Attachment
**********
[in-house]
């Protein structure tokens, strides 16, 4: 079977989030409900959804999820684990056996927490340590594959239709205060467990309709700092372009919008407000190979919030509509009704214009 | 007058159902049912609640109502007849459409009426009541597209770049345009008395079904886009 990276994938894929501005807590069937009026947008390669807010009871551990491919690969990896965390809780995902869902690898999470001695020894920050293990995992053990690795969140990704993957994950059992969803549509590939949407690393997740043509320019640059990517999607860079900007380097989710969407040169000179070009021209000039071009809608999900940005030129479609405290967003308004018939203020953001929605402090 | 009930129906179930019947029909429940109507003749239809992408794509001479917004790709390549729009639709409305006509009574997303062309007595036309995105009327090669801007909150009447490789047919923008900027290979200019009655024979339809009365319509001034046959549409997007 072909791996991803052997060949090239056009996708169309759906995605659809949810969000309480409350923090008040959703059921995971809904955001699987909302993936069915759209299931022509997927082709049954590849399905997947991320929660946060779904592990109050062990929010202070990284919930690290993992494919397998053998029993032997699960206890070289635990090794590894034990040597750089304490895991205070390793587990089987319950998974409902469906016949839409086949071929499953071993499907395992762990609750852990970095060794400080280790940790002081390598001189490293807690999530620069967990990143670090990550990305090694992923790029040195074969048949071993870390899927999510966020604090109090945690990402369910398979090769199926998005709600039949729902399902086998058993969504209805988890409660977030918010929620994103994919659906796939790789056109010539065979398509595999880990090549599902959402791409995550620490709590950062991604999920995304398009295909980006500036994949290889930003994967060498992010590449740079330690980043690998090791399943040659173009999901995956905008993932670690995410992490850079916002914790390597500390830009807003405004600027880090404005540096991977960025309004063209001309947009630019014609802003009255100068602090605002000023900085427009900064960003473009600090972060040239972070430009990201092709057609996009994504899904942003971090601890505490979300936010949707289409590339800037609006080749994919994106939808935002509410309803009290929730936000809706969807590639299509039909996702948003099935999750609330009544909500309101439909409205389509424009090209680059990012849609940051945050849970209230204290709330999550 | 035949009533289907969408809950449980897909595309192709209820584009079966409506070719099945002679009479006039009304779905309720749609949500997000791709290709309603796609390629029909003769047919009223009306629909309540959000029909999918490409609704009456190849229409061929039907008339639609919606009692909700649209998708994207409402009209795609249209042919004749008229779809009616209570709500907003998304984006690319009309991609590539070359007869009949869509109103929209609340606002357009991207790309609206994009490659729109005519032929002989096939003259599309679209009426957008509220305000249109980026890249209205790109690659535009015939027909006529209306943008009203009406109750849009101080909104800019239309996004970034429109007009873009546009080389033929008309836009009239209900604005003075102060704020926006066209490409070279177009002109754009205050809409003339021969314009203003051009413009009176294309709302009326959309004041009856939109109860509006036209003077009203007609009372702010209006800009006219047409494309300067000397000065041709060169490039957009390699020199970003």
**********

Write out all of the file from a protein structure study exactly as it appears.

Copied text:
[in-house]
């Protein structure tokens, strides 16, 4: 079977989030409900959804999820684990056996927490340590594959239709205060467990309709700092372009919008407000190979919030509509009704214009 | 007058159902049912609640109502007849459409009426009541597209770049345009008395079904886009 990276994938894929501005807590069937009026947008390669807010009871551990491919690969990896965390809780995902869902690898999470001695020894920050293990995992053990690795969140990704993957994950059992969803549509590939949407690393997740043509320019640059990517999607860079900007380097989710969407040169000179070009021209000039071009809608999900940005030129479609405290967003308004018939203020953001929605402090 | 009930129906179930019947029909429940109507003749239809992408794509001479917004790709390549729009639709409305006509009574997303062309007595036309995105009327090669801007909150009447490789047919923008900027290979200019009655024979339809009365319509001034046959549409997007 072909791996991803052997060949090239056009996708169309759906995605659809949810969000309480409350923090008040959703059921995971809904955001699987909302993936069915759209299931022509997927082709049954590849399905997947991320929660946060779904592990109050062990929010202070990284919930690290993992494919397998053998029993032997699960206890070289635990090794590894034990040597750089304490895991205070390793587990089987319950998974409902469906016949839409086949071929499953071993499907395992762990609750852990970095060794400080280790940790002081390598001189490293807690999530620069967990990143670090990550990305090694992923790029040195074969048949071993870390899927999510966020604090109090945690990402369910398979090769199926998005709600039949729902399902086998058993969504209805988890409660977030918010929620994103994919659906796939790789056109010539065979398509595999880990090549599902959402791409995550620490709590950062991604999920995304398009295909980006500036994949290889930003994967060498992010590449740079330690980043690998090791399943040659173009999901995956905008993932670690995410992490850079916002914790390597500390830009807003405004600027880090404005540096991977960025309004063209001309947009630019014609802003009255100068602090605002000023900085427009900064960003473009600090972060040239972070430009990201092709057609996009994504899904942003971090601890505490979300936010949707289409590339800037609006080749994919994106939808935002509410309803009290929730936000809706969807590639299509039909996702948003099935999750609330009544909500309101439909409205389509424009090209680059990012849609940051945050849970209230204290709330999550 | 035949009533289907969408809950449980897909595309192709209820584009079966409506070719099945002679009479006039009304779905309720749609949500997000791709290709309603796609390629029909003769047919009223009306629909309540959000029909999918490409609704009456190849229409061929039907008339639609919606009692909700649209998708994207409402009209795609249209042919004749008229779809009616209570709500907003998304984006690319009309991609590539070359007869009949869509109103929209609340606002357009991207790309609206994009490659729109005519032929002989096939003259599309679209009426957008509220305000249109980026890249209205790109690659535009015939027909006529209306943008009203009406109750849009101080909104800019239309996004970034429109007009873009546009080389033929008309836009009239209900604005003075102060704020926006066209490409070279177009002109754009205050809409003339021969314009203003051009413009009176294309709302009326959309004041009856939109109860509006036209003077009203007609009372702010209006800009006219047409494309300067000397000065041709060169490039957009390699020199970003």